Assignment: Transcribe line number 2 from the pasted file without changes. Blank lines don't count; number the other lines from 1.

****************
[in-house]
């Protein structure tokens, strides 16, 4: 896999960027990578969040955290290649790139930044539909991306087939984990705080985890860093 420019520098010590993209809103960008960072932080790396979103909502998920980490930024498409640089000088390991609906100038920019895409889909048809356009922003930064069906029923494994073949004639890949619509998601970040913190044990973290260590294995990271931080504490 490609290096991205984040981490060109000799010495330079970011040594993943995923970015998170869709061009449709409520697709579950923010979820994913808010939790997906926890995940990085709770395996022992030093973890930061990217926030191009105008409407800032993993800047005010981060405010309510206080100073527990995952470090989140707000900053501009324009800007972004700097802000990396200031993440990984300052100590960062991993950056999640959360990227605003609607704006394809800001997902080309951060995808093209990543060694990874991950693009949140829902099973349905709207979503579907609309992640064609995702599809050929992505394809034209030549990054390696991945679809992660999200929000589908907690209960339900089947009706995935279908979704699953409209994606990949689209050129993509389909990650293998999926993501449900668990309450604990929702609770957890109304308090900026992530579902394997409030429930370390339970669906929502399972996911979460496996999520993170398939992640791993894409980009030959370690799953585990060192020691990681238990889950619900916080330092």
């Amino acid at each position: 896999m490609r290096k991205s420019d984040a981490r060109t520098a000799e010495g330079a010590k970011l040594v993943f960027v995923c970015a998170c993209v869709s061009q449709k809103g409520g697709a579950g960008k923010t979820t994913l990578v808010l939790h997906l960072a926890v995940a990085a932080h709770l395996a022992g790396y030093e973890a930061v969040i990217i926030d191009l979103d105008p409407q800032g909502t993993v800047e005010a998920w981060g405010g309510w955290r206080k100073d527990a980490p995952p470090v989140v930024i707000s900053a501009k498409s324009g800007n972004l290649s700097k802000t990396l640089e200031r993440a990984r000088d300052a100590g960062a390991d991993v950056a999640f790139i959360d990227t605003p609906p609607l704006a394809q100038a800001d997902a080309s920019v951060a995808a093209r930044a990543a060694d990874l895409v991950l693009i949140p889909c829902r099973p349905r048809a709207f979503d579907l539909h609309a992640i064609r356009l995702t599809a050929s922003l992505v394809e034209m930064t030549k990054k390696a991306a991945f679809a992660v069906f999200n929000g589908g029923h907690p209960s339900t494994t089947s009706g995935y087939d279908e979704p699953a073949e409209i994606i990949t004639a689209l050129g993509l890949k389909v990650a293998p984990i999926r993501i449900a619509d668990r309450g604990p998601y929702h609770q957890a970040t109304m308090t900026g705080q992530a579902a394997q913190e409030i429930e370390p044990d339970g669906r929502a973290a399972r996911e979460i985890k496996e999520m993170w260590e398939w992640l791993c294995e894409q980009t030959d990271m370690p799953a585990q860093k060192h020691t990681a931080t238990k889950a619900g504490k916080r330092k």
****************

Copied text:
């Protein structure tokens, strides 16, 4: 896999960027990578969040955290290649790139930044539909991306087939984990705080985890860093 420019520098010590993209809103960008960072932080790396979103909502998920980490930024498409640089000088390991609906100038920019895409889909048809356009922003930064069906029923494994073949004639890949619509998601970040913190044990973290260590294995990271931080504490 490609290096991205984040981490060109000799010495330079970011040594993943995923970015998170869709061009449709409520697709579950923010979820994913808010939790997906926890995940990085709770395996022992030093973890930061990217926030191009105008409407800032993993800047005010981060405010309510206080100073527990995952470090989140707000900053501009324009800007972004700097802000990396200031993440990984300052100590960062991993950056999640959360990227605003609607704006394809800001997902080309951060995808093209990543060694990874991950693009949140829902099973349905709207979503579907609309992640064609995702599809050929992505394809034209030549990054390696991945679809992660999200929000589908907690209960339900089947009706995935279908979704699953409209994606990949689209050129993509389909990650293998999926993501449900668990309450604990929702609770957890109304308090900026992530579902394997409030429930370390339970669906929502399972996911979460496996999520993170398939992640791993894409980009030959370690799953585990060192020691990681238990889950619900916080330092």